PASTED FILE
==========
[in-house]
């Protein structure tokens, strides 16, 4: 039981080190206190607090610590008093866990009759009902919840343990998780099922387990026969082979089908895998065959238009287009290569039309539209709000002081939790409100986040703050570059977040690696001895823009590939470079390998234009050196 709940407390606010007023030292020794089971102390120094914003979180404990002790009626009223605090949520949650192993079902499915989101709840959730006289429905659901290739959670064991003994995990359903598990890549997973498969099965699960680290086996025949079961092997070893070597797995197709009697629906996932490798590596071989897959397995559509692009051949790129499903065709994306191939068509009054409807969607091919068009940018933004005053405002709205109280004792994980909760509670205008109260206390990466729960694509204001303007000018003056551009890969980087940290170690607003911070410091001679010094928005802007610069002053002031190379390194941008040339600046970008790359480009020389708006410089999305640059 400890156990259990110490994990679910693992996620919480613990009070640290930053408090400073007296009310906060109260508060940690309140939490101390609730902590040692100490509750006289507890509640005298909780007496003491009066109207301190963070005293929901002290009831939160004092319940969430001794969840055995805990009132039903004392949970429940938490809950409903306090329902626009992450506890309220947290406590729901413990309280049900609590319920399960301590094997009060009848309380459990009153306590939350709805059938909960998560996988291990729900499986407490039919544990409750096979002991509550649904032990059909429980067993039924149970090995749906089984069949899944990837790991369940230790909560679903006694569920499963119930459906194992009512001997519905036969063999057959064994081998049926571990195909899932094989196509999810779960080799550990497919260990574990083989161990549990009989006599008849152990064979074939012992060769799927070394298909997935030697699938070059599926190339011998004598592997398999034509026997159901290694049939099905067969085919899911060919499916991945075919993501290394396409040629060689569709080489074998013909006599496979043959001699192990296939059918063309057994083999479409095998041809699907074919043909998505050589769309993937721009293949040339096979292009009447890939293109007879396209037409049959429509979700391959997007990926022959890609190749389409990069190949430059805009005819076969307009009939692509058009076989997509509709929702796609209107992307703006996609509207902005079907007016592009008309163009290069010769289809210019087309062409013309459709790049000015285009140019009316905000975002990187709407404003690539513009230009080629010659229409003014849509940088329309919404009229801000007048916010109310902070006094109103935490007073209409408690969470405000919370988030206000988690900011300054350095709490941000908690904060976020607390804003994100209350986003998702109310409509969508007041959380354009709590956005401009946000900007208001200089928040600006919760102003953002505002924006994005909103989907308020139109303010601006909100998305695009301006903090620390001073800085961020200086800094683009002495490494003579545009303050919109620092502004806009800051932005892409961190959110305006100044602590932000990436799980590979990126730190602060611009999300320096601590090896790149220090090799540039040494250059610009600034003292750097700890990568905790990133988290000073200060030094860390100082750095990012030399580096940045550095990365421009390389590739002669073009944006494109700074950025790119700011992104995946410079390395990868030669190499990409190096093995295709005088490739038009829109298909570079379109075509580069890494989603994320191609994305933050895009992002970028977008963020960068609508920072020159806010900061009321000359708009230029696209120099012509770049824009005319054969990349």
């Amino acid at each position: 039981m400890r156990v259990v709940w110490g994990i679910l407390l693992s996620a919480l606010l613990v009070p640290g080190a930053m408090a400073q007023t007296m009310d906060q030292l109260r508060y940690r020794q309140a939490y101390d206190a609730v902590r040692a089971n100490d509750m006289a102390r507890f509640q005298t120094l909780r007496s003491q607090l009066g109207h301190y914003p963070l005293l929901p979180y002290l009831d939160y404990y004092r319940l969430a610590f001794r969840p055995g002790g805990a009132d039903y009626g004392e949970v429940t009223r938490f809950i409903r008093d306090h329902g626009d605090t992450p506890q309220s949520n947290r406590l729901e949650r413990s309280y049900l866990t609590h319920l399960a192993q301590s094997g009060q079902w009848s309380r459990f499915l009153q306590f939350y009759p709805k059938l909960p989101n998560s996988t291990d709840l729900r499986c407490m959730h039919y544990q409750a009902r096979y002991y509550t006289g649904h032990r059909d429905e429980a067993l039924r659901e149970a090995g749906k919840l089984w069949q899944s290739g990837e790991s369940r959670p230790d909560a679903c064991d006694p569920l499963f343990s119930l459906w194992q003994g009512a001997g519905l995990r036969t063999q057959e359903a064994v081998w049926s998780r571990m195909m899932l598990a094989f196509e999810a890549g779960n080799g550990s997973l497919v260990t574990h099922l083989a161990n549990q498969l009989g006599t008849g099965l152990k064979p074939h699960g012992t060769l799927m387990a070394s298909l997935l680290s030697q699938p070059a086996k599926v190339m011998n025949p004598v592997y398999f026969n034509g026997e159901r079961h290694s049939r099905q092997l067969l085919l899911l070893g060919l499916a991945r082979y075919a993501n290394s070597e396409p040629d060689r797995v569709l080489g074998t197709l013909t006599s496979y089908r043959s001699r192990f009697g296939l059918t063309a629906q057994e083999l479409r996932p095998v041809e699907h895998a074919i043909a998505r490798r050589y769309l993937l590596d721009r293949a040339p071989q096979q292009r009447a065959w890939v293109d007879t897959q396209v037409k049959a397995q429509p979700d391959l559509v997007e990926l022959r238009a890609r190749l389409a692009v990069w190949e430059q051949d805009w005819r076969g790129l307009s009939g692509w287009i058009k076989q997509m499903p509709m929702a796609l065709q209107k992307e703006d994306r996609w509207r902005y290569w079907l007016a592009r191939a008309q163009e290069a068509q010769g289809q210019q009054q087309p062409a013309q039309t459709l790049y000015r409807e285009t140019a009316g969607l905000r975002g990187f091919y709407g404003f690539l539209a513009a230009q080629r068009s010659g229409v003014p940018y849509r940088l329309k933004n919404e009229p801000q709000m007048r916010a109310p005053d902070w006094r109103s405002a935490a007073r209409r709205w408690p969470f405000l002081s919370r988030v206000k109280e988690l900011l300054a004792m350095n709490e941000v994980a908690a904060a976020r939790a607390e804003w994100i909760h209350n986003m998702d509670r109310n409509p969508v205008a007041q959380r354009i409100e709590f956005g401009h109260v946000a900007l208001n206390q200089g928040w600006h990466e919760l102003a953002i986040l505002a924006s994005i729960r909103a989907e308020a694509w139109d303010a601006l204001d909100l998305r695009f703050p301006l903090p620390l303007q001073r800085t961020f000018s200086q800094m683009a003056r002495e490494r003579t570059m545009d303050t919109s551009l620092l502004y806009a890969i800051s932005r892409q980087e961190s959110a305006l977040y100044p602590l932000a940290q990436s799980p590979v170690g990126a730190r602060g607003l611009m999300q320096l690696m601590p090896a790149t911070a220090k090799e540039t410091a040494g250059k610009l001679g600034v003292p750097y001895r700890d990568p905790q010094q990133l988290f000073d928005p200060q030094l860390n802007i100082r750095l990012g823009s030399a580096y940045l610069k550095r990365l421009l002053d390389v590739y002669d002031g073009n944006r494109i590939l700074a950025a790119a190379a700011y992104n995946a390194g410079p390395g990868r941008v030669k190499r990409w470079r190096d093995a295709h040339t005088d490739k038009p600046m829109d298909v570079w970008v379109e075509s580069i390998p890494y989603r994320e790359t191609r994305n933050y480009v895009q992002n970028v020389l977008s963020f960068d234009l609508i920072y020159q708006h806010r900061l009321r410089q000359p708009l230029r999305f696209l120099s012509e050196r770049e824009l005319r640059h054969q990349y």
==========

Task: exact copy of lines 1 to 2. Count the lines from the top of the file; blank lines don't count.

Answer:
[in-house]
């Protein structure tokens, strides 16, 4: 039981080190206190607090610590008093866990009759009902919840343990998780099922387990026969082979089908895998065959238009287009290569039309539209709000002081939790409100986040703050570059977040690696001895823009590939470079390998234009050196 709940407390606010007023030292020794089971102390120094914003979180404990002790009626009223605090949520949650192993079902499915989101709840959730006289429905659901290739959670064991003994995990359903598990890549997973498969099965699960680290086996025949079961092997070893070597797995197709009697629906996932490798590596071989897959397995559509692009051949790129499903065709994306191939068509009054409807969607091919068009940018933004005053405002709205109280004792994980909760509670205008109260206390990466729960694509204001303007000018003056551009890969980087940290170690607003911070410091001679010094928005802007610069002053002031190379390194941008040339600046970008790359480009020389708006410089999305640059 400890156990259990110490994990679910693992996620919480613990009070640290930053408090400073007296009310906060109260508060940690309140939490101390609730902590040692100490509750006289507890509640005298909780007496003491009066109207301190963070005293929901002290009831939160004092319940969430001794969840055995805990009132039903004392949970429940938490809950409903306090329902626009992450506890309220947290406590729901413990309280049900609590319920399960301590094997009060009848309380459990009153306590939350709805059938909960998560996988291990729900499986407490039919544990409750096979002991509550649904032990059909429980067993039924149970090995749906089984069949899944990837790991369940230790909560679903006694569920499963119930459906194992009512001997519905036969063999057959064994081998049926571990195909899932094989196509999810779960080799550990497919260990574990083989161990549990009989006599008849152990064979074939012992060769799927070394298909997935030697699938070059599926190339011998004598592997398999034509026997159901290694049939099905067969085919899911060919499916991945075919993501290394396409040629060689569709080489074998013909006599496979043959001699192990296939059918063309057994083999479409095998041809699907074919043909998505050589769309993937721009293949040339096979292009009447890939293109007879396209037409049959429509979700391959997007990926022959890609190749389409990069190949430059805009005819076969307009009939692509058009076989997509509709929702796609209107992307703006996609509207902005079907007016592009008309163009290069010769289809210019087309062409013309459709790049000015285009140019009316905000975002990187709407404003690539513009230009080629010659229409003014849509940088329309919404009229801000007048916010109310902070006094109103935490007073209409408690969470405000919370988030206000988690900011300054350095709490941000908690904060976020607390804003994100209350986003998702109310409509969508007041959380354009709590956005401009946000900007208001200089928040600006919760102003953002505002924006994005909103989907308020139109303010601006909100998305695009301006903090620390001073800085961020200086800094683009002495490494003579545009303050919109620092502004806009800051932005892409961190959110305006100044602590932000990436799980590979990126730190602060611009999300320096601590090896790149220090090799540039040494250059610009600034003292750097700890990568905790990133988290000073200060030094860390100082750095990012030399580096940045550095990365421009390389590739002669073009944006494109700074950025790119700011992104995946410079390395990868030669190499990409190096093995295709005088490739038009829109298909570079379109075509580069890494989603994320191609994305933050895009992002970028977008963020960068609508920072020159806010900061009321000359708009230029696209120099012509770049824009005319054969990349």